‘Sea Science - the Wild Atlantic’ is Ireland’s first marine science exhibition to have audio and visual displays accessible in both English and as Gaeilge.

The interactive exhibition spans a variety of topics including the nature of how tides operate, multi-beam mapping, deep sea exploration and marine life along the seashore, using a combination of digital interactive touch screens, hands-on-exhibits, holograms and high-definition video footage.

“I’m delighted to officially open Ireland’s first marine science gallery at Galway City Museum, an exhibition that both strengthens our maritime identity and raises awareness about our oceans,” said Minister Creed.

“For an island nation like Ireland, the sea has particular importance to our history and culture, as well as supporting a diverse marine economy. Our ocean is a valuable source of food, a gateway for shipping and means of transport, as well as supporting diverse ecosystems. For many of Ireland’s coastal communities, our ocean also offers tourism and leisure opportunities which contribute to our health and wellbeing.

“Our ocean is indeed a vital resource, and it is imperative to cultivate an interest in our oceans from a young age.”

Dr Peter Heffernan CEO of the Marine Institute said, "Ireland has a rich maritime heritage, from a seafaring history to researching and preserving our marine environment. Our ocean is a national asset and a key aspect of Ireland’s marine plan, Harnessing Our Ocean Wealth, is to ensure our marine resource generates social, cultural and economic benefits for all our citizens.

Marine Institute chief executive Dr Peter Heffernan added: “To realise Ireland’s marine potential, it’s incredibly important to have an ocean literate society – a population that has a strong understanding of the marine environment and how it impacts our everyday lives.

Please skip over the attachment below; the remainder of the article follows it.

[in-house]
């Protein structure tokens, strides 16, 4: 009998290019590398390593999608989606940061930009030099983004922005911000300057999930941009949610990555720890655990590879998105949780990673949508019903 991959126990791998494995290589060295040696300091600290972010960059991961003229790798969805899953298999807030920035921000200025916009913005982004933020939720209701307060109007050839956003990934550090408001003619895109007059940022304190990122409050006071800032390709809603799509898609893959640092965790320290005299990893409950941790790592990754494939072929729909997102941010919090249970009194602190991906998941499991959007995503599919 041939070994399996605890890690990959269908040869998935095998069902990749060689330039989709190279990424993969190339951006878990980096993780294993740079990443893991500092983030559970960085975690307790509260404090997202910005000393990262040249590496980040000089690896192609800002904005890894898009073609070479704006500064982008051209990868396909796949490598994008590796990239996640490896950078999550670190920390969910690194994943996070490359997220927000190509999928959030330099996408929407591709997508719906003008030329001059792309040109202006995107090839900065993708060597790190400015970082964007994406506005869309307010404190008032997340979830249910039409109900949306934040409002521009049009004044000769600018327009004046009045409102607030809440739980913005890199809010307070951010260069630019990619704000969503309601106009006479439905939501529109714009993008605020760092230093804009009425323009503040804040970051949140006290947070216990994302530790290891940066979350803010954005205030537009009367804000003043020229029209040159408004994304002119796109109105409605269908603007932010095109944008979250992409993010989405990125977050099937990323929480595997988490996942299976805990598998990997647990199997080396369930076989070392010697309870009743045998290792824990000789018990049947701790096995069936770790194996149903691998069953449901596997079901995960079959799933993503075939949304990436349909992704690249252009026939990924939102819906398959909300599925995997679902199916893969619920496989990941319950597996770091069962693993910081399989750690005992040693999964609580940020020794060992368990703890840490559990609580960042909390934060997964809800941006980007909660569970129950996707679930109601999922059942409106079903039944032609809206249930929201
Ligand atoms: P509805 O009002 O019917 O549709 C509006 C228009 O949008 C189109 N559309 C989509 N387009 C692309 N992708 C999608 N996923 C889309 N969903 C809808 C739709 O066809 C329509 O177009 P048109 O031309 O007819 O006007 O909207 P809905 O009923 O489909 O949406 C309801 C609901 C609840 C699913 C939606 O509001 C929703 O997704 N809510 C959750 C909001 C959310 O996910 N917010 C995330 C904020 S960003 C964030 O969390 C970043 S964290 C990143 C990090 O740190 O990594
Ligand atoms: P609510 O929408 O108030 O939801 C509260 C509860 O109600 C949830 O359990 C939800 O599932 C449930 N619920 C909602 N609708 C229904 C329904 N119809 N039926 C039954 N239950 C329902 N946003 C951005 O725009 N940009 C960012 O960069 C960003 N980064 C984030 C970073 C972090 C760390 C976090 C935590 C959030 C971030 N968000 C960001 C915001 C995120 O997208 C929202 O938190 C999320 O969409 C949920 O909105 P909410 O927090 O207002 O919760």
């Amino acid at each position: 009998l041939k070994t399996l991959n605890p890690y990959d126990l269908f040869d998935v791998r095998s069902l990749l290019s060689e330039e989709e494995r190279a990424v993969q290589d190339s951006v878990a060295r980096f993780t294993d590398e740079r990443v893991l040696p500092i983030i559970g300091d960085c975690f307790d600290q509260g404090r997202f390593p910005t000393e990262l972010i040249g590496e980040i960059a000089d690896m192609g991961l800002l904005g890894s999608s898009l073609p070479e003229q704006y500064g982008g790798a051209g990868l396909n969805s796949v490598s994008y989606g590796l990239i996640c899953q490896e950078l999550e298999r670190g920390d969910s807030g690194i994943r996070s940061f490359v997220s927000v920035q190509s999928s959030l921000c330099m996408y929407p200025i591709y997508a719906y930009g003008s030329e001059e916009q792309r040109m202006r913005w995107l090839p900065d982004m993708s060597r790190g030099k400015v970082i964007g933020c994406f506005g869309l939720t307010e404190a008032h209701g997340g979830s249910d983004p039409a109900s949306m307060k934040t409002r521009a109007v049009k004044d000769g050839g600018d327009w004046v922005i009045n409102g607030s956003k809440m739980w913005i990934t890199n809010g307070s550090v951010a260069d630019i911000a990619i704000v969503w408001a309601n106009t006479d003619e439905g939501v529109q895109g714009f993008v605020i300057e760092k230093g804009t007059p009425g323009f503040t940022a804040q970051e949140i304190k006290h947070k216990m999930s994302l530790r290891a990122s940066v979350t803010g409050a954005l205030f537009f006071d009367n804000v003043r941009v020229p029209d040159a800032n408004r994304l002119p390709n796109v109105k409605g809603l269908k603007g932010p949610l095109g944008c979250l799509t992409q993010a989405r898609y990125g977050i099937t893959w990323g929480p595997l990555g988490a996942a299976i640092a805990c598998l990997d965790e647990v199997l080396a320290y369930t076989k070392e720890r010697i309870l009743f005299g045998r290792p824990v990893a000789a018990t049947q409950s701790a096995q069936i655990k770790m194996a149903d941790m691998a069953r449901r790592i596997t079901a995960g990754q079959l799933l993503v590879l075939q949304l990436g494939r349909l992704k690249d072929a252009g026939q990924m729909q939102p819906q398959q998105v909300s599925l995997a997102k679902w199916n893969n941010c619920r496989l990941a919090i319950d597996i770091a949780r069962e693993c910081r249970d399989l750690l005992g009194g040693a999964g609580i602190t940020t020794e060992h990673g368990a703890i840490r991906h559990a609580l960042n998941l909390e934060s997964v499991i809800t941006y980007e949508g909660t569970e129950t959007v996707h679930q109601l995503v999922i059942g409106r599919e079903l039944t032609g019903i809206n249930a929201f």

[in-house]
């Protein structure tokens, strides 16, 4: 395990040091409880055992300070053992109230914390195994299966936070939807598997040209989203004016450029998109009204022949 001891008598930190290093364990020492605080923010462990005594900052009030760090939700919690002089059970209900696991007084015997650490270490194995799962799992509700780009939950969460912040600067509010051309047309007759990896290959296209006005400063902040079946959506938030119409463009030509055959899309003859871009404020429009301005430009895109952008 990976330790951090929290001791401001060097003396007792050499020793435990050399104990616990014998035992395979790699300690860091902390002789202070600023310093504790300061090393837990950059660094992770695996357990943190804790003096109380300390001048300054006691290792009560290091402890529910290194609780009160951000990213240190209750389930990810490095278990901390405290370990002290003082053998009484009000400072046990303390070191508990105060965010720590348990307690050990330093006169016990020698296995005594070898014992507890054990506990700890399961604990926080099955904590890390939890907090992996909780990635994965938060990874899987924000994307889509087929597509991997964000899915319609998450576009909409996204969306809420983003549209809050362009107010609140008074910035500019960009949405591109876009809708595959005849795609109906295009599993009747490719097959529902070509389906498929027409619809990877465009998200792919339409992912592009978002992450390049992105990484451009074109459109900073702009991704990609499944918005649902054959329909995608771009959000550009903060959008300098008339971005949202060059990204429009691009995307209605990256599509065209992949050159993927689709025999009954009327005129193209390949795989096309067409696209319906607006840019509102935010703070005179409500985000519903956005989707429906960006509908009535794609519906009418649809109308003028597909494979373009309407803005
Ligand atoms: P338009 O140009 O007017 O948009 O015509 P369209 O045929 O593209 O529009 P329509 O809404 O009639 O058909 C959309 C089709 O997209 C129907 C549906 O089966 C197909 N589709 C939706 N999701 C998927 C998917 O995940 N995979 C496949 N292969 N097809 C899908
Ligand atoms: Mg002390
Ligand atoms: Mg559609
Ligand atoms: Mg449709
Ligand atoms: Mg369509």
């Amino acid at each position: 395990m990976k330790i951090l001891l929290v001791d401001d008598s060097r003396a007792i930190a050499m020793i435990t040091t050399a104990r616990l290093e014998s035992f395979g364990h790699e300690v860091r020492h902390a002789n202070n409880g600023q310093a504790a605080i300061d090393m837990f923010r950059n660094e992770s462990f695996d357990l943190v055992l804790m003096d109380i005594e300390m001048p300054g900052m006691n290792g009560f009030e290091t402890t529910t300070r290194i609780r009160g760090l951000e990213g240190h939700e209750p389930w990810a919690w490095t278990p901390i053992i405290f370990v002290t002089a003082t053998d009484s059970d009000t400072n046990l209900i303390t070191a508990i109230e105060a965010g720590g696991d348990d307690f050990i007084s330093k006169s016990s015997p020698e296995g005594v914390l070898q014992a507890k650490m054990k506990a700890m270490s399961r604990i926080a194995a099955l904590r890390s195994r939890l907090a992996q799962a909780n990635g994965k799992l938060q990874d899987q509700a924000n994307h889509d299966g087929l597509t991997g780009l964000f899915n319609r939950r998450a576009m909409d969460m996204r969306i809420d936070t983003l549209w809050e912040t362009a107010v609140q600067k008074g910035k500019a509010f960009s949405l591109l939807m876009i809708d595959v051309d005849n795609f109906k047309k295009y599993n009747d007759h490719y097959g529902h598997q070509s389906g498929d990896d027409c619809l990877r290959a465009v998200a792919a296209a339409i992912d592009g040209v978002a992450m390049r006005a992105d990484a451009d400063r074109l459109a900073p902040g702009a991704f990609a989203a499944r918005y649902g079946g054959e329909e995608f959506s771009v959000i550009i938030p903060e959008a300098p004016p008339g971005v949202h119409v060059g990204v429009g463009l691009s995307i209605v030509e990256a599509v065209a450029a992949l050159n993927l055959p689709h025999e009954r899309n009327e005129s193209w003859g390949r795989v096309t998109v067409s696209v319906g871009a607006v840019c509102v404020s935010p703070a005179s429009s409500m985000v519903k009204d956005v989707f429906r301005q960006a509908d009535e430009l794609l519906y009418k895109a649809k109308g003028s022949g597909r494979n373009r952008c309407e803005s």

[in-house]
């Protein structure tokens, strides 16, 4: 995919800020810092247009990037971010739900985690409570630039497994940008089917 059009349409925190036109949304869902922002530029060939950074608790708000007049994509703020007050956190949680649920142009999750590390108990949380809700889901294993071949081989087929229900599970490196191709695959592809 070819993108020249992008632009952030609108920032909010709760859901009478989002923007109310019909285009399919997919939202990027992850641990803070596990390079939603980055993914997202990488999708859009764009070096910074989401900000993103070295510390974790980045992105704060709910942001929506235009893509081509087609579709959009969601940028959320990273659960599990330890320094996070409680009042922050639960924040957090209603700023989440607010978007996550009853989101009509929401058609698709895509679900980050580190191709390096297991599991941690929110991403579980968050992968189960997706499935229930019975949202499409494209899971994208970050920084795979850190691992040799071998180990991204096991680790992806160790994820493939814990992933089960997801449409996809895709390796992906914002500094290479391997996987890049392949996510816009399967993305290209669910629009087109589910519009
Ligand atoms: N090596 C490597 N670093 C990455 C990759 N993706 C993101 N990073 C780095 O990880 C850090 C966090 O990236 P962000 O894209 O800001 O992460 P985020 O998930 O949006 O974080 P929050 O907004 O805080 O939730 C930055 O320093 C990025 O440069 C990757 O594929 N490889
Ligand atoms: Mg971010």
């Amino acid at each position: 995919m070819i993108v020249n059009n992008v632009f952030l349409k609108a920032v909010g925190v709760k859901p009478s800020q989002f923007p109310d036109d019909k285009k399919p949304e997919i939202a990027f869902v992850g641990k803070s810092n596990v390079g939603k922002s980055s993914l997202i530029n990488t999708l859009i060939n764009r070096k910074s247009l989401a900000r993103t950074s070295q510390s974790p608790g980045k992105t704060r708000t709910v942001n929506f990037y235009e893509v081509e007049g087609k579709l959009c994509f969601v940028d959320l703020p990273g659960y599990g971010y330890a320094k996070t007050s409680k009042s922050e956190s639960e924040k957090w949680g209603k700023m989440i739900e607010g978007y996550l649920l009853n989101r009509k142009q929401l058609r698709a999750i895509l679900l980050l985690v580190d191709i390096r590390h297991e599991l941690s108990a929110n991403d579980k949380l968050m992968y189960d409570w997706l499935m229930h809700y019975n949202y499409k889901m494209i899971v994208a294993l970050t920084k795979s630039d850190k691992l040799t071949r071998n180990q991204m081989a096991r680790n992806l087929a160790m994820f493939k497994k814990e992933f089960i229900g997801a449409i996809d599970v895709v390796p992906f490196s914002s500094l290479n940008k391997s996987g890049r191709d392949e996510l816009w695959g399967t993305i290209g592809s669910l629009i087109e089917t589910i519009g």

“To understand the value of our oceans, citizens need to engage with the marine environment from a young age. This exhibition provides a stimulating learning environment for children to discover the mysteries and science of our oceans, and to also inspire our next generation of marine entrepreneurs, explorers and scientists.”

The opening of ‘Sea Science - the Wild Atlantic’ coincides with the launch of SeaFest 2017, Ireland’s national maritime festival, which runs from Friday 30 June to Sunday 2 July.

Volunteers are still wanted for the three-day event, as previously reported on Afloat.ie.

Published in Marine Science
Tagged under

#SeaFest - Organisers promise “a larger and more spectacular” SeaFest, as Ireland’s national maritime festival expands to include three days of activities and attractions celebrating the sea in Galway from 30 June to 2 July.

Festival chiefs met in Galway City Hall on Thursday 23 March to plan the SeaFest 2017 programme, intending to attract an even bigger number than the 60,000 who attended last summer.